(IV) John (2), son of Benjamin Munn, was born at Deerfield, March 16, 1712. He was a soldier at Fort Dummer in 1730-36, and removed to that part of the town now Northfield, and died there April 5, 1765. He married Mary, daughter of William Holton, of Northfield; she died January 8, 1768. He married (second), October 23, 1769, Eunice, daughter of Joseph Clesson. Children: 1. John, born November 16, 1741. 2. Mary, November 30, 1743. 3. Noah, April 17, 1746. 4. Oliver, April 24, 1748. 5. Abigail, March 3, 1750. 6. Sarah, June 7, 1752. 7. Seth, mentioned below. 8. Elisha, 1755.

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(V) Seth, son of John (2) Munn, was born at Gill, Massachusetts, and baptized May 5, 1754. He died there February 13, 1808, aged fifty-four, according to the town record. He married Selma -----------. He was a soldier in the Revolution, a private in Captain Bela Proctor's company, Lieutenant-Colonel Williams' regiment, sent to re-in force the northern army in August, 1777. He was in the Continental Army July 7, 1780, when his age is given as twenty-five years; height, five feet eleven inches; complexion, dark; residence, Northfield. He was in Captain Samuel Flower's company, Colonel John Greaton's regiment, in 1780, and later on Captain Joseph Crocker's company, Colonel Greaton's regiment, at Camp Totaway, and at West Point. In 1790 the first federal census shows Simon, Noah, John and Seth Munn heads of families in Greenfield, Massachusetts. Seth had two sons under sixteen and two females in his family. John, Noah and Simon were brothers. Children, born at Gill: 1. Otis, September 28, 1784, mentioned below. 2. Seth, August 15, 1789. 3. Sylvia, May 21, 1792. 4. Orra, February 17, 1793. 5. Obadiah, October 26, 1797. 6. Sophy, died November 17, 1805.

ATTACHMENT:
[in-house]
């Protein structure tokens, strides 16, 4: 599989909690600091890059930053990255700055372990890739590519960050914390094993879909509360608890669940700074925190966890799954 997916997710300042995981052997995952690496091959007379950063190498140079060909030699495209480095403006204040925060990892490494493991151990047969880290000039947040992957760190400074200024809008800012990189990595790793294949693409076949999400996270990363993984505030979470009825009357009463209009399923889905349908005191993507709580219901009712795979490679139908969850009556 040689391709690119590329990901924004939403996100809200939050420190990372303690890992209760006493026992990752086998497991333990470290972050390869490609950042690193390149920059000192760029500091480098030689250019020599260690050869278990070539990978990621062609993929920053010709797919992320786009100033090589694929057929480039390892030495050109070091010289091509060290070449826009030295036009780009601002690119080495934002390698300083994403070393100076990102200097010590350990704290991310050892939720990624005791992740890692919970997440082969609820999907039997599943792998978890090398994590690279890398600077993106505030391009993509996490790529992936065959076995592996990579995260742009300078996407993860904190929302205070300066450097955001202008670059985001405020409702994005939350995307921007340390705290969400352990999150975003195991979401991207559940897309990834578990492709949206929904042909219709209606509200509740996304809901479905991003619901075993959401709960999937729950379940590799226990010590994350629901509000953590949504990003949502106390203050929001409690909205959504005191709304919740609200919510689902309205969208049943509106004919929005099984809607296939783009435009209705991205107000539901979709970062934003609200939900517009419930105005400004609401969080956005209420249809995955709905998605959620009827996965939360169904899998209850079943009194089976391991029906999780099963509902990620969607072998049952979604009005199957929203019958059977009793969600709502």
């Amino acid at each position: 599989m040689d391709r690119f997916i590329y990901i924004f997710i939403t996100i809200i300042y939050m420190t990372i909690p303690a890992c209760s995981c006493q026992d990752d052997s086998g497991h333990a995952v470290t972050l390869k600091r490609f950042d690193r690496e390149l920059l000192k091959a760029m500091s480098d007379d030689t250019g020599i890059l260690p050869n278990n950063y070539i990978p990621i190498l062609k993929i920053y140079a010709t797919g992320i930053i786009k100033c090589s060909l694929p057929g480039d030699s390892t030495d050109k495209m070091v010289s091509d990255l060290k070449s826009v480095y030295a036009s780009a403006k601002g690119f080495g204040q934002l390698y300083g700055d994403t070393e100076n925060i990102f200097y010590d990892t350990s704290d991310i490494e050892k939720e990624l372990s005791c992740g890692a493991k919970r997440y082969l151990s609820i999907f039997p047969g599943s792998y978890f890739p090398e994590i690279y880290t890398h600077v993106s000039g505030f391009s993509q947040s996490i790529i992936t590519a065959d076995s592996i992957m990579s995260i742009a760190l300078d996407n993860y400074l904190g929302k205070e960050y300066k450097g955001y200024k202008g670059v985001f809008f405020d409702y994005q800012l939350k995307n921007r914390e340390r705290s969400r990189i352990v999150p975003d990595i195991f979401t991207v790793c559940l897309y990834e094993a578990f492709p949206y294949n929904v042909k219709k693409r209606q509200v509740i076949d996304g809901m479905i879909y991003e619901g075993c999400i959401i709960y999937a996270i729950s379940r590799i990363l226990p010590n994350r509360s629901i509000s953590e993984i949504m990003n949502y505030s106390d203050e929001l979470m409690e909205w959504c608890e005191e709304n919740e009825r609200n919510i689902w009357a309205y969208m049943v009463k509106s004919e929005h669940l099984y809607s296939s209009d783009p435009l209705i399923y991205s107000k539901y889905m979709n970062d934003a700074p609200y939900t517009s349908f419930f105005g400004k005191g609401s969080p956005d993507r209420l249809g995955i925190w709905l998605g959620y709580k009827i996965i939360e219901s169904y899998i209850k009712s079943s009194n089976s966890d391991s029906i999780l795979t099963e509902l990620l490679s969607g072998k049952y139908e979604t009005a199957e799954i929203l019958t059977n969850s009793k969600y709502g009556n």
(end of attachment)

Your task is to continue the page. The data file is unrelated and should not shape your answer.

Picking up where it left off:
(VI) Otis, son of Seth Munn, was born at Gill, formerly Greenfield, Massachusetts, September 28, 1784. He married Malenda ---------, and had a daughter, Sophia S., who died April 8, 1810, aged twenty-two months. Je married (second) Parmelia Jennings, of Greenfield, April 15, 1815. Soon after his marriage he removed to Rochester, New York, where he purchased a large tract of land near Carthage Landing. He was there but a short time when he removed to Greig, Lewis County, New York, selling his farm at Rochester,. He followed his trade as carpenter and bridge builder many years. He sold his farm at Greig and removed to Leyden, New York, about 1839, and bought another farm there, which he cultivated for forty years afterward. He died August 31, 1880; his wife, Parmelia, died May 5, 1876. Children: 1. Franklin Lyon, born October 2, 1816, died December 29, 1847. 2. Margaret J., born February 25, 1819; married Francis W. Northrop, of Lowville. 3. Mary B., August 20, 1821; married Walter Whittlesey, of Lyons Falls; died March 25, 1860. 4. Chester J., July 16, 1824. 5. George W., October 6, 1827; died August 23, 1839. 6. Helen M., February 9, 1830; died October 30, 1863; married Henry Shedd, of Lyons Falls. 7. Thaddeus Eugene, mentioned below.